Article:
Can I freeze buttermilk fudge cookies?

Of course— you also have options for which stage you want to freeze your buttermilk fudge cookies.

The cookie dough can be frozen for 2 months. Just roll it into balls, place on to a baking tray lined with baking parchment and then into the freezer. Once the cookie dough balls have frozen, they can go into a sealed freezer bag or airtight container. When you want to bake them, just remove from the freezer and let them come to room temperature for 15-20 minutes. You might need to bake them for an extra 2 minutes or so but that's not a hard price to pay for having, almost, instant cookies.

The baked cookies can also frozen. So many options, which one to choose. When you want to eat the frozen baked cookies just leave them on the side to come to room temperature and then enjoy.


How to make buttermilk

I made this recipe specifically to use up milk that could potentially be wasted and because you can use regular cow's milk to make buttermilk it seemed like an easy solution.

Note: homemade buttermilk will never be as thick as what you can buy from a store but it works just as well.

For every 250ml of milk just add 1 tbsp of lemon juice or white wine vinegar. Leave in a warm place for, at least, 15 minutes to thicken. Easy peasy


Buttermilk Fudge Cookies (extended)

Prep time

25-35 minutes

Cook time

10-12 minutes



Buttermilk fudge cookie ingredients

100g Salted butter, softened

200g Light brown sugar

125ml Milk

1/2 tbsp Lemon juice

1 tsp Vanilla extract

275g Plain flour

1 tsp Baking powder

¼ tsp Bicarbonate of soda

100g Fudge pieces, chopped into small pieces


Making the buttermilk fudge cookie dough

Mix lemon juice, milk and vanilla together and mix thoroughly. Set aside in a warm place for at least 15 minutes to thicken and become buttermilk. It won't get as thick as buttermilk you would buy from stores but it works similarly.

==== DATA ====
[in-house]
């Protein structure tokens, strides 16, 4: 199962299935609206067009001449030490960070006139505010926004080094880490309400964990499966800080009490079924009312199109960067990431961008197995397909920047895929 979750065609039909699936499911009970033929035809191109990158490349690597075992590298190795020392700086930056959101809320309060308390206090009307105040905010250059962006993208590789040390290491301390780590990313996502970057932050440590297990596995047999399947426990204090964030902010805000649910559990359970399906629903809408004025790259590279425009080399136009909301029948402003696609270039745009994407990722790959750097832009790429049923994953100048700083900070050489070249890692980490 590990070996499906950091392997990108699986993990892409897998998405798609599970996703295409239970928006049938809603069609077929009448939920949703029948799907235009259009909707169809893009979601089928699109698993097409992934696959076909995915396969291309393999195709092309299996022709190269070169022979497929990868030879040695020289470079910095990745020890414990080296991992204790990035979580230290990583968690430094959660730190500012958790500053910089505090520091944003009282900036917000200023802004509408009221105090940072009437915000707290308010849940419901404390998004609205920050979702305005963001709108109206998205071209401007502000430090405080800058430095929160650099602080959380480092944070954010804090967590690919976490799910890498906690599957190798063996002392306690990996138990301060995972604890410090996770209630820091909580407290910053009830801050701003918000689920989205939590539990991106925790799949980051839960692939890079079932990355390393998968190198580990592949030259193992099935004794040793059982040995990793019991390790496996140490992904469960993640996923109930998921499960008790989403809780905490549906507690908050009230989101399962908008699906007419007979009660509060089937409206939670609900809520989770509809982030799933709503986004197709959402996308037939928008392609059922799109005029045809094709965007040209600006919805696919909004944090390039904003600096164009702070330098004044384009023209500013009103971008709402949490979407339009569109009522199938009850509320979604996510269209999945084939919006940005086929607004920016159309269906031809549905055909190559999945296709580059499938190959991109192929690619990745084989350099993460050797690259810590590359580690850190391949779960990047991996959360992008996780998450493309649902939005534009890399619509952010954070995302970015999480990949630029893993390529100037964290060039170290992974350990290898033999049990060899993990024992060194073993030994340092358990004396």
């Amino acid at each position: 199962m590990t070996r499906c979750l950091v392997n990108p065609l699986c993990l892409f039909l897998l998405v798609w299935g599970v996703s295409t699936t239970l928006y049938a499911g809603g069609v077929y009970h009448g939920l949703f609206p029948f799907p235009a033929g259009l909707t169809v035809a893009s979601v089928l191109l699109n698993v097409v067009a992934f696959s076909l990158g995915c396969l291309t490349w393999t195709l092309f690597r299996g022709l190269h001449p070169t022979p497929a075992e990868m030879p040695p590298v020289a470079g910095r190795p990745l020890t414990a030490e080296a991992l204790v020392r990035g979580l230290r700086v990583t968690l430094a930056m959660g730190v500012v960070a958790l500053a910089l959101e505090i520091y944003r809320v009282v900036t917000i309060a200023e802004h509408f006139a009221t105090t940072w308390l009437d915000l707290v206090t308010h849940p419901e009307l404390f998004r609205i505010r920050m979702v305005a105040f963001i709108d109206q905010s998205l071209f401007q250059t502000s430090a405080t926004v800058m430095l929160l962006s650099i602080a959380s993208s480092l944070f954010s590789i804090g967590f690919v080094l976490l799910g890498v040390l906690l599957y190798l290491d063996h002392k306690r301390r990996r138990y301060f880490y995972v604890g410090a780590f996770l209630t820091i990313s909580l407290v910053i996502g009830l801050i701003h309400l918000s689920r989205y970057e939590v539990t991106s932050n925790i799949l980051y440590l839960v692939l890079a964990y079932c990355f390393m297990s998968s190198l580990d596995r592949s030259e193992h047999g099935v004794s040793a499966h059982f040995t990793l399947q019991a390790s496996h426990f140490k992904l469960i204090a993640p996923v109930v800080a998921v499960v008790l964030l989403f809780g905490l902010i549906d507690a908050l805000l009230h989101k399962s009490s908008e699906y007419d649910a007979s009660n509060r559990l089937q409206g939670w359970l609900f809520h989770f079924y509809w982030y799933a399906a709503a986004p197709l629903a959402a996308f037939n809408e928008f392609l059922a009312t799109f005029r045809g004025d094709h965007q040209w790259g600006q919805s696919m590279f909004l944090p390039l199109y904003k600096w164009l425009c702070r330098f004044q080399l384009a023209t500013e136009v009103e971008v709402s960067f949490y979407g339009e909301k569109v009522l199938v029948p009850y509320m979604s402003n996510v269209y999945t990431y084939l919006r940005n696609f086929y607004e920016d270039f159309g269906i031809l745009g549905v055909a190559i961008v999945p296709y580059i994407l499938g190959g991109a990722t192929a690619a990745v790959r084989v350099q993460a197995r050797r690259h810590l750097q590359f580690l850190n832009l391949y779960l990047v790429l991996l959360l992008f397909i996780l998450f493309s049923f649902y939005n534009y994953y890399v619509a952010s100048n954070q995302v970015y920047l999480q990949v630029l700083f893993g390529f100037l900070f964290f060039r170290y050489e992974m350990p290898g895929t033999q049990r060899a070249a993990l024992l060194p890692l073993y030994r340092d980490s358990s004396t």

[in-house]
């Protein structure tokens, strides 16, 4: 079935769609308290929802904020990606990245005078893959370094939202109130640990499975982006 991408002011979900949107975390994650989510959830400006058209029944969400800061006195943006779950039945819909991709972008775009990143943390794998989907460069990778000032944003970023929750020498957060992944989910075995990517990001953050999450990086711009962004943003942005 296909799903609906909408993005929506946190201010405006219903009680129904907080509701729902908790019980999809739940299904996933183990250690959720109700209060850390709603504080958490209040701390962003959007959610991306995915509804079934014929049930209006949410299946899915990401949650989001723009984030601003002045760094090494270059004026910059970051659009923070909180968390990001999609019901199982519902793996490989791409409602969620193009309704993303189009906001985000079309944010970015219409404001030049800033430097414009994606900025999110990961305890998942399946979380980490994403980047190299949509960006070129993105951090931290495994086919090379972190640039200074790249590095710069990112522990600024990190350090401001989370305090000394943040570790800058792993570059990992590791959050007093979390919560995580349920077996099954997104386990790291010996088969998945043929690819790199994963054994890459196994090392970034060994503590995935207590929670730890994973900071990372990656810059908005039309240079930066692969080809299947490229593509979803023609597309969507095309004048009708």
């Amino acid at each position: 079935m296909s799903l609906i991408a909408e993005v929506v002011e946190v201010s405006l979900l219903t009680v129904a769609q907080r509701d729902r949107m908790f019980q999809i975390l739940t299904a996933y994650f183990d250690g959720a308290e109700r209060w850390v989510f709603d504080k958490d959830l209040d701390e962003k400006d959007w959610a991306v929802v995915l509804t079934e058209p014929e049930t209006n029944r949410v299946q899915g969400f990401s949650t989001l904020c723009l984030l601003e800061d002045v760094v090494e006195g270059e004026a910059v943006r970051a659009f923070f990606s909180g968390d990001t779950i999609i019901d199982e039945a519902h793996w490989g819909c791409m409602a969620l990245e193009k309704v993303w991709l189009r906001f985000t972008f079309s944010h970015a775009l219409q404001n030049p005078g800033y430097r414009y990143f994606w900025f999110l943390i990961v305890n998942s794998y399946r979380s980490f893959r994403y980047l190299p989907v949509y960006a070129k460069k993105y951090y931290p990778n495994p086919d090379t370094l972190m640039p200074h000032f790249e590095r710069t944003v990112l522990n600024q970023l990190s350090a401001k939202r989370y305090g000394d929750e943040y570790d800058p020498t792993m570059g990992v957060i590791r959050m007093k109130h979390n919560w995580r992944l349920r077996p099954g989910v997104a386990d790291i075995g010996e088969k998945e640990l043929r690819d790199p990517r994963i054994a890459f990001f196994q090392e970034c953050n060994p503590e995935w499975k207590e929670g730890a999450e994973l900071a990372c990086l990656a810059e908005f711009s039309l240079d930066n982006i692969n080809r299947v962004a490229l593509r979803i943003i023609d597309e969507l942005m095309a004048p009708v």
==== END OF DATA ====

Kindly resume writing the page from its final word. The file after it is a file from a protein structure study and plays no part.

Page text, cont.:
Preheat the oven to 220C/200C fan and line 2 large baking trays with baking parchment.

Chewy cookie variation if you want to make chewy cookies you will need to preheat the oven to 180C/ 160C fan after the dough has been in the fridge for at least an hour, ideally overnight.

Mix the butter and sugar together until light and fluffy

Add the buttermilk and mixit doesn't need to be fully combined at this stage and it may split but don't worry.

Add the flour, baking powder and bicarbonate of soda and mix until mostly combined and then add the fudge. Mix for a few more seconds and then roll into 12 equal balls (if the dough is too soft to roll, place in the fridge for 30 minutes).


Baking the cookies

Evenly distance the rolled dough balls onto the prepared baking trays and bake for 10-12 minutes or until they are slightly golden around the edge.

Chewy cookie variation if you are making chewy cookies then you will be baking the cookies at a lower temperature. This will mean your cookies will take an extra 3-5 minutes to cook.

Allow to cool and then enjoy!


Did you make this recipe? I would love to see your baking masterpiece over social media or by email.

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Buttermilk fudge cookies

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About Me


Hi and welcome to Baking with Sally. I am a food scientist, chocolatier and baker and it is

my passion to promote mindful nutrition and food waste reduction through EXCITING and DELICIOUS recipes.